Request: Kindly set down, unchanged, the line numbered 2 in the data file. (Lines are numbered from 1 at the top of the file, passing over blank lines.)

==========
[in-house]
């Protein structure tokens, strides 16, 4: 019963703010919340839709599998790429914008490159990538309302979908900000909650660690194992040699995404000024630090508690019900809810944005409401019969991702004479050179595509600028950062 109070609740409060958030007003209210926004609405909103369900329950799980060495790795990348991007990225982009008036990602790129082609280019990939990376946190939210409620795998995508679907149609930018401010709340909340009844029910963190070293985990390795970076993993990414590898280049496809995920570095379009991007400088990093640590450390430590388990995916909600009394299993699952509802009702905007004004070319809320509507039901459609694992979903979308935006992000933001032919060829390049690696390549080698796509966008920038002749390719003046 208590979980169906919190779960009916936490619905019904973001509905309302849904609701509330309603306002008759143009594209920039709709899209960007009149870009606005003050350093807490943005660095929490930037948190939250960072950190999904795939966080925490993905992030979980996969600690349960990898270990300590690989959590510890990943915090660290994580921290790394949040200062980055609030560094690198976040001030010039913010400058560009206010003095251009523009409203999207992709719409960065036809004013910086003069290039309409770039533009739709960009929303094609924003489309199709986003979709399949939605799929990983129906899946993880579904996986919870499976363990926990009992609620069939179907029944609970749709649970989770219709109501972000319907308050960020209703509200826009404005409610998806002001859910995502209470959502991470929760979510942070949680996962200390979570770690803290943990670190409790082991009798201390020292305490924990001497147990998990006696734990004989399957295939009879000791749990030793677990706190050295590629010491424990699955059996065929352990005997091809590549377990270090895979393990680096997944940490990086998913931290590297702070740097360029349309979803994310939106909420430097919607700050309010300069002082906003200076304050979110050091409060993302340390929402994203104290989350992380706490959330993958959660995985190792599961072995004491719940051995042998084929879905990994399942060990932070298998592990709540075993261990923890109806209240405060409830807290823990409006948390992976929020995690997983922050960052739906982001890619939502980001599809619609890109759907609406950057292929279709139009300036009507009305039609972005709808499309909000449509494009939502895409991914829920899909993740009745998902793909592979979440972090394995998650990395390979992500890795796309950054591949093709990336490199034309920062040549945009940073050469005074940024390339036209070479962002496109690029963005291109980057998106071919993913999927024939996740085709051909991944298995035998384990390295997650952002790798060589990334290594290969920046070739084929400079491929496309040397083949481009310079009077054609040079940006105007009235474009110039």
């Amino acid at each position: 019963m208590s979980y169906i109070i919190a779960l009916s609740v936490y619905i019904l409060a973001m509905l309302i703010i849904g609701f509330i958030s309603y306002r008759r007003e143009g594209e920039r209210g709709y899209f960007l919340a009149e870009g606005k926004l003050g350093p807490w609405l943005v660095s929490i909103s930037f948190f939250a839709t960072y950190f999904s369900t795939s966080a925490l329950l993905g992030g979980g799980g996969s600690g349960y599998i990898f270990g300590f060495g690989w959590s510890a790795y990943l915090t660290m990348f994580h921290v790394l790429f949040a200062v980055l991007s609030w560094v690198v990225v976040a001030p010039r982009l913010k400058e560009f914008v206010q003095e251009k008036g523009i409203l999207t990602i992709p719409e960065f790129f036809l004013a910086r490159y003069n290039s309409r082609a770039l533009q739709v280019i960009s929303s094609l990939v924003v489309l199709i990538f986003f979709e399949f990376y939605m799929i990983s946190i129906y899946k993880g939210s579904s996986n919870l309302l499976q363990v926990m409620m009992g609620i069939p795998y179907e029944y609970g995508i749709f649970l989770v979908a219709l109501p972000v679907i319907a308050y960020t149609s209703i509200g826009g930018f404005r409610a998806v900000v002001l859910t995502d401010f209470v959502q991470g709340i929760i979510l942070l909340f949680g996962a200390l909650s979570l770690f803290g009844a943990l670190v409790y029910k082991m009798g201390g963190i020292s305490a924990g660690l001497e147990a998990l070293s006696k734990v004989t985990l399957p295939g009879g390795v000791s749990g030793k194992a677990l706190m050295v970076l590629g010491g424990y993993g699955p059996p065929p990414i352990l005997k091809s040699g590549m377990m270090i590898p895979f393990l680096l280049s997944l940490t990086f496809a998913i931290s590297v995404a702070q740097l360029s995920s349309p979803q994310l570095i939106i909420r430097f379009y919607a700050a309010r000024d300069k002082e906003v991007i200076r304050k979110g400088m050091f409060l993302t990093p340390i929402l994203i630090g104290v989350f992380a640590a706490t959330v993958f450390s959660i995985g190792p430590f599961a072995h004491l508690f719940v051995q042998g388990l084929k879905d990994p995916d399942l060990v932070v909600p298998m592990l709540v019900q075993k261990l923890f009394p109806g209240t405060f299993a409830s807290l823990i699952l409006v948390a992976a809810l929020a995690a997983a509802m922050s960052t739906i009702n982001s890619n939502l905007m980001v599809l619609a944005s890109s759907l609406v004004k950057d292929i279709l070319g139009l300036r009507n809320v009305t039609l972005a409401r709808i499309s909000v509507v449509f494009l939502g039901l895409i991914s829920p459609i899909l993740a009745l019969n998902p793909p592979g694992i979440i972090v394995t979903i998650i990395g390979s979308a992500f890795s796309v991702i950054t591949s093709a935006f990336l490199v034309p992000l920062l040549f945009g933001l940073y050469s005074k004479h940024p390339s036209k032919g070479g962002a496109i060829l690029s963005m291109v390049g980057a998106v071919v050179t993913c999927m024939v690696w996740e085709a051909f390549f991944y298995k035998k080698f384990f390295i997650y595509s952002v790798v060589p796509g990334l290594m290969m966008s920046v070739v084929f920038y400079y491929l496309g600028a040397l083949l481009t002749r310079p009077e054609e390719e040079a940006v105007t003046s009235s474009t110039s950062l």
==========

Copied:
């Protein structure tokens, strides 16, 4: 019963703010919340839709599998790429914008490159990538309302979908900000909650660690194992040699995404000024630090508690019900809810944005409401019969991702004479050179595509600028950062 109070609740409060958030007003209210926004609405909103369900329950799980060495790795990348991007990225982009008036990602790129082609280019990939990376946190939210409620795998995508679907149609930018401010709340909340009844029910963190070293985990390795970076993993990414590898280049496809995920570095379009991007400088990093640590450390430590388990995916909600009394299993699952509802009702905007004004070319809320509507039901459609694992979903979308935006992000933001032919060829390049690696390549080698796509966008920038002749390719003046 208590979980169906919190779960009916936490619905019904973001509905309302849904609701509330309603306002008759143009594209920039709709899209960007009149870009606005003050350093807490943005660095929490930037948190939250960072950190999904795939966080925490993905992030979980996969600690349960990898270990300590690989959590510890990943915090660290994580921290790394949040200062980055609030560094690198976040001030010039913010400058560009206010003095251009523009409203999207992709719409960065036809004013910086003069290039309409770039533009739709960009929303094609924003489309199709986003979709399949939605799929990983129906899946993880579904996986919870499976363990926990009992609620069939179907029944609970749709649970989770219709109501972000319907308050960020209703509200826009404005409610998806002001859910995502209470959502991470929760979510942070949680996962200390979570770690803290943990670190409790082991009798201390020292305490924990001497147990998990006696734990004989399957295939009879000791749990030793677990706190050295590629010491424990699955059996065929352990005997091809590549377990270090895979393990680096997944940490990086998913931290590297702070740097360029349309979803994310939106909420430097919607700050309010300069002082906003200076304050979110050091409060993302340390929402994203104290989350992380706490959330993958959660995985190792599961072995004491719940051995042998084929879905990994399942060990932070298998592990709540075993261990923890109806209240405060409830807290823990409006948390992976929020995690997983922050960052739906982001890619939502980001599809619609890109759907609406950057292929279709139009300036009507009305039609972005709808499309909000449509494009939502895409991914829920899909993740009745998902793909592979979440972090394995998650990395390979992500890795796309950054591949093709990336490199034309920062040549945009940073050469005074940024390339036209070479962002496109690029963005291109980057998106071919993913999927024939996740085709051909991944298995035998384990390295997650952002790798060589990334290594290969920046070739084929400079491929496309040397083949481009310079009077054609040079940006105007009235474009110039």